Fewer children are growing up below the poverty line (it seems now)

Dec 16, 05:56

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Rotterdam – Our city will also end 2021 as the poorest city in the Netherlands. The city where more children grow up in poverty than anywhere else in our country. Still, there seems to be reason for cautious joy. According to the latest figures, ‘only’ one in six Rotterdam children currently lives below the poverty line. That was one in four.

By Emile van de Velde

The figures are not completely up to date. These are calculations by the Central Bureau of Statistics that were published recently, but were measured as of January 1, 2020. That is, before the corona crisis. That pandemic will certainly affect the current situation. Just like, for example, the consequences of the allowance affair, government policy and even global developments leave their mark on Rotterdam households.

Nevertheless, the Rotterdam alderman for poverty Michiel Grauss looks with some satisfaction at the trend of the poverty figures. “Child poverty is always something to worry about. So the numbers give mixed feelings. What we see is something to be thankful for, but you don’t see any flags hanging here on the town hall. One child growing up in poverty is one too many. But we come from 20.6 percent of Rotterdam children below the poverty line, which is 16.6 percent in the latest CBS measurements. The aim is to halve child poverty by 2030, with this declining trend that should be possible.”

Grauss is naturally looking for the causes of the decline. “The influence of the municipal authorities on these kinds of developments is always limited. But there is one aspect that we have come to take much more seriously in recent years when it comes to fighting poverty. More attention is being paid to the influence of stress on people’s choices. The stress of debt, the stress of getting food on the table for your child every day, influences decisions. For example, filling in forms, making choices for the future.”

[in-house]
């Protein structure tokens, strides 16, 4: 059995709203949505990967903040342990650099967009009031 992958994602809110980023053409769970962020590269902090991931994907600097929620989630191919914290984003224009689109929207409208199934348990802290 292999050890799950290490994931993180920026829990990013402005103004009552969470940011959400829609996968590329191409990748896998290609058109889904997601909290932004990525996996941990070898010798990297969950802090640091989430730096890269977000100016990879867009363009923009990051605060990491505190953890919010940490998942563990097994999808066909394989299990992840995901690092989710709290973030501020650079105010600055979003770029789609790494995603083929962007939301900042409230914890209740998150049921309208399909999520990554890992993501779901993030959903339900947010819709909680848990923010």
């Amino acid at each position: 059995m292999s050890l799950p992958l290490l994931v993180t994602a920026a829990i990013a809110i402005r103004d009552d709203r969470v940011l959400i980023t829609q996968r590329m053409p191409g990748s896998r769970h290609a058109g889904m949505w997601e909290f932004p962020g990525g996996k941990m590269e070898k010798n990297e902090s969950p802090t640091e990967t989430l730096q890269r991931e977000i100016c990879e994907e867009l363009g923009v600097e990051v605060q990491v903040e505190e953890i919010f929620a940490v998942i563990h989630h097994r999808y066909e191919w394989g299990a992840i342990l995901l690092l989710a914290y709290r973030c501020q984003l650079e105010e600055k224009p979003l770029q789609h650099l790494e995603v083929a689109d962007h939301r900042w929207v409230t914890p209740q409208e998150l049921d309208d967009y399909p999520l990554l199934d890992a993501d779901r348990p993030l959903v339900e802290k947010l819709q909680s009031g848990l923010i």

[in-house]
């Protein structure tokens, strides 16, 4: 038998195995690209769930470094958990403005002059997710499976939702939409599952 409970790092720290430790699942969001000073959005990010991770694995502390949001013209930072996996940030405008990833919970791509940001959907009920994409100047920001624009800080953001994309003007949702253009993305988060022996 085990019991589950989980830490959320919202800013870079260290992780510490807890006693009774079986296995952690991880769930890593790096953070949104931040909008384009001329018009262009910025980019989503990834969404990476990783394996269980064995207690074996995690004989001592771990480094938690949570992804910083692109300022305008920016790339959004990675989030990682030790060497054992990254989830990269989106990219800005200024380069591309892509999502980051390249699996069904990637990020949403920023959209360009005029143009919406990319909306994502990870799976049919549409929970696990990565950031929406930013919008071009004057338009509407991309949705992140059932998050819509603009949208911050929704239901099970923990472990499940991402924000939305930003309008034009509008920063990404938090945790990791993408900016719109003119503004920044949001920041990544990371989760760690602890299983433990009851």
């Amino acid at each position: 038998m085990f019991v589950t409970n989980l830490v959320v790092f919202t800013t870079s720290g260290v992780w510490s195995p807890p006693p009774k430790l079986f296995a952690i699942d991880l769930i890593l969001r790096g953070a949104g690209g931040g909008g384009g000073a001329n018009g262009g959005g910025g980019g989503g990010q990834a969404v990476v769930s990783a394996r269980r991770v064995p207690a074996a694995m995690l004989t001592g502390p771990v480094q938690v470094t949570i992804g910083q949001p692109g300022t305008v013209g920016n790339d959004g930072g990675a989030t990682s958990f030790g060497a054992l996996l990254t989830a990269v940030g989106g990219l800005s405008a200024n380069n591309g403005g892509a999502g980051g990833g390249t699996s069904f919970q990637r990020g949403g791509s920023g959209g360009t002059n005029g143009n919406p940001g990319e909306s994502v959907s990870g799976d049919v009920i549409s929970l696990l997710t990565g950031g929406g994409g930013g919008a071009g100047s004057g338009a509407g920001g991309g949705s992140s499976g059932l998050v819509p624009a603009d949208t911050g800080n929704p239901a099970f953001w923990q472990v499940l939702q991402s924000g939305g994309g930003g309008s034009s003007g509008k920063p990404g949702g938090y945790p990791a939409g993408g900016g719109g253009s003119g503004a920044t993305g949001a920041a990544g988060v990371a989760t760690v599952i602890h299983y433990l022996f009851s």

He continues: “We are now putting more emphasis on what we call ‘stress sensitive services’. So don’t ask people to solve their problems themselves, but stand next to them. Ask what people need, what they could use help with. We try to solve problems together. That starts with identifying those problems. All kinds of people are working on this in the city. At sports clubs, the GP, in the houses of the neighbourhood. In some schools we now deploy so-called equality of opportunity employees who can provide help to parents.”

The impact of the corona pandemic is of course undeniable. Just like the allowance affair: 3,700 Rotterdammers have already been recognized as victims of unjustified suspicions of fraud with childcare allowances and the strict reclaims from the tax authorities. Grauss: “Although we are not guilty of the allowance affair, we also did not pay enough attention to the human dimension in our collection policy. We are now paying more attention to social collection and are affiliated with the creditors’ coalition. We can never make up for what happened to people at the hands of the government during the allowance affair, I ask what we can do now, where we can help people.”

Grauss compares debt with a corona infection and the associated stress with getting sick. “We need to be there before or soon after a debt virus contagion. After that, people get sick, and eventually death follows, which in this case is eviction, for example. And then we are too late.”

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